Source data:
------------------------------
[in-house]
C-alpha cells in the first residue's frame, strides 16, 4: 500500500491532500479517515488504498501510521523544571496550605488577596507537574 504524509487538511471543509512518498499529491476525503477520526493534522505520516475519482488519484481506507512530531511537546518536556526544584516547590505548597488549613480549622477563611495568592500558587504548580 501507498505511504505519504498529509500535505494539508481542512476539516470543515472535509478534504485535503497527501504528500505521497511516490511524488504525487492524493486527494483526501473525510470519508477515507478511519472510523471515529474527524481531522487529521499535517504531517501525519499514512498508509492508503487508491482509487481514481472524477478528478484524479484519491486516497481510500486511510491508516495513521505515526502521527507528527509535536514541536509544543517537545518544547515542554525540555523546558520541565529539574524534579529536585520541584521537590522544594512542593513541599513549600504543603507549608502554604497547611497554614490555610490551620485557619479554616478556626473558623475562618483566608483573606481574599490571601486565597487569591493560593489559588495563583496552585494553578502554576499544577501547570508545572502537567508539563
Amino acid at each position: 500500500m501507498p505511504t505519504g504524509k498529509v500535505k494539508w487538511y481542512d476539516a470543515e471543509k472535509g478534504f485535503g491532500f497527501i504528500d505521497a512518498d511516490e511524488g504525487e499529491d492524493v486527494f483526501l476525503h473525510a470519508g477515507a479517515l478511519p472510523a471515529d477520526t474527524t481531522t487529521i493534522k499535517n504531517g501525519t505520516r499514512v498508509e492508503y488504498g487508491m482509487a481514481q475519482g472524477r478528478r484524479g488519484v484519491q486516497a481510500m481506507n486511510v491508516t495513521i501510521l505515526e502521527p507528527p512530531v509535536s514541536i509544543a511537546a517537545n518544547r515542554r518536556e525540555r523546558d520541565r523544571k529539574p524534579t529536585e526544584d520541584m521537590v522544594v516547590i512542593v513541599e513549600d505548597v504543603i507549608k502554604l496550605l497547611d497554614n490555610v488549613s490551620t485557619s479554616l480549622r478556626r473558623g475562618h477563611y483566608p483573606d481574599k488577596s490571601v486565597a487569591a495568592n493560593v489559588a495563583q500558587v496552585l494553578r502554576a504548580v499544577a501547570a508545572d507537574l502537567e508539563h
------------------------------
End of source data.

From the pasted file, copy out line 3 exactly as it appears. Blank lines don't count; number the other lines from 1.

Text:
Amino acid at each position: 500500500m501507498p505511504t505519504g504524509k498529509v500535505k494539508w487538511y481542512d476539516a470543515e471543509k472535509g478534504f485535503g491532500f497527501i504528500d505521497a512518498d511516490e511524488g504525487e499529491d492524493v486527494f483526501l476525503h473525510a470519508g477515507a479517515l478511519p472510523a471515529d477520526t474527524t481531522t487529521i493534522k499535517n504531517g501525519t505520516r499514512v498508509e492508503y488504498g487508491m482509487a481514481q475519482g472524477r478528478r484524479g488519484v484519491q486516497a481510500m481506507n486511510v491508516t495513521i501510521l505515526e502521527p507528527p512530531v509535536s514541536i509544543a511537546a517537545n518544547r515542554r518536556e525540555r523546558d520541565r523544571k529539574p524534579t529536585e526544584d520541584m521537590v522544594v516547590i512542593v513541599e513549600d505548597v504543603i507549608k502554604l496550605l497547611d497554614n490555610v488549613s490551620t485557619s479554616l480549622r478556626r473558623g475562618h477563611y483566608p483573606d481574599k488577596s490571601v486565597a487569591a495568592n493560593v489559588a495563583q500558587v496552585l494553578r502554576a504548580v499544577a501547570a508545572d507537574l502537567e508539563h